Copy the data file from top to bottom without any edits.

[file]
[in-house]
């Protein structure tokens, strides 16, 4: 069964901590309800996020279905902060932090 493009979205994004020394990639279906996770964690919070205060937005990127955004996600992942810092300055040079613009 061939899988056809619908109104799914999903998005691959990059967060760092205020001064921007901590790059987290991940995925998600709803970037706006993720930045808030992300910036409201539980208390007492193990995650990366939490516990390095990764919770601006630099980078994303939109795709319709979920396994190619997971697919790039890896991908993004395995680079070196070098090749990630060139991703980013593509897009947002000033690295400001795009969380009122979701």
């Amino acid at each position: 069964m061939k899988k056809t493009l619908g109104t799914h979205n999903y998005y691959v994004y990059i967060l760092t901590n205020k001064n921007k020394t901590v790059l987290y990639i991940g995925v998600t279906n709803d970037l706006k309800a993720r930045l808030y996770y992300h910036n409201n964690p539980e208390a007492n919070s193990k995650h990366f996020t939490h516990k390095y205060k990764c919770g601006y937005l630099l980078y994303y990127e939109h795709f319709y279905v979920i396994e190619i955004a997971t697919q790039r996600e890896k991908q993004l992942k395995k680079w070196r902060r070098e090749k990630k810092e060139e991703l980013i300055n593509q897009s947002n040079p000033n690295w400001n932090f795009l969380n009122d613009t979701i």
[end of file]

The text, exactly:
[in-house]
């Protein structure tokens, strides 16, 4: 069964901590309800996020279905902060932090 493009979205994004020394990639279906996770964690919070205060937005990127955004996600992942810092300055040079613009 061939899988056809619908109104799914999903998005691959990059967060760092205020001064921007901590790059987290991940995925998600709803970037706006993720930045808030992300910036409201539980208390007492193990995650990366939490516990390095990764919770601006630099980078994303939109795709319709979920396994190619997971697919790039890896991908993004395995680079070196070098090749990630060139991703980013593509897009947002000033690295400001795009969380009122979701």
């Amino acid at each position: 069964m061939k899988k056809t493009l619908g109104t799914h979205n999903y998005y691959v994004y990059i967060l760092t901590n205020k001064n921007k020394t901590v790059l987290y990639i991940g995925v998600t279906n709803d970037l706006k309800a993720r930045l808030y996770y992300h910036n409201n964690p539980e208390a007492n919070s193990k995650h990366f996020t939490h516990k390095y205060k990764c919770g601006y937005l630099l980078y994303y990127e939109h795709f319709y279905v979920i396994e190619i955004a997971t697919q790039r996600e890896k991908q993004l992942k395995k680079w070196r902060r070098e090749k990630k810092e060139e991703l980013i300055n593509q897009s947002n040079p000033n690295w400001n932090f795009l969380n009122d613009t979701i």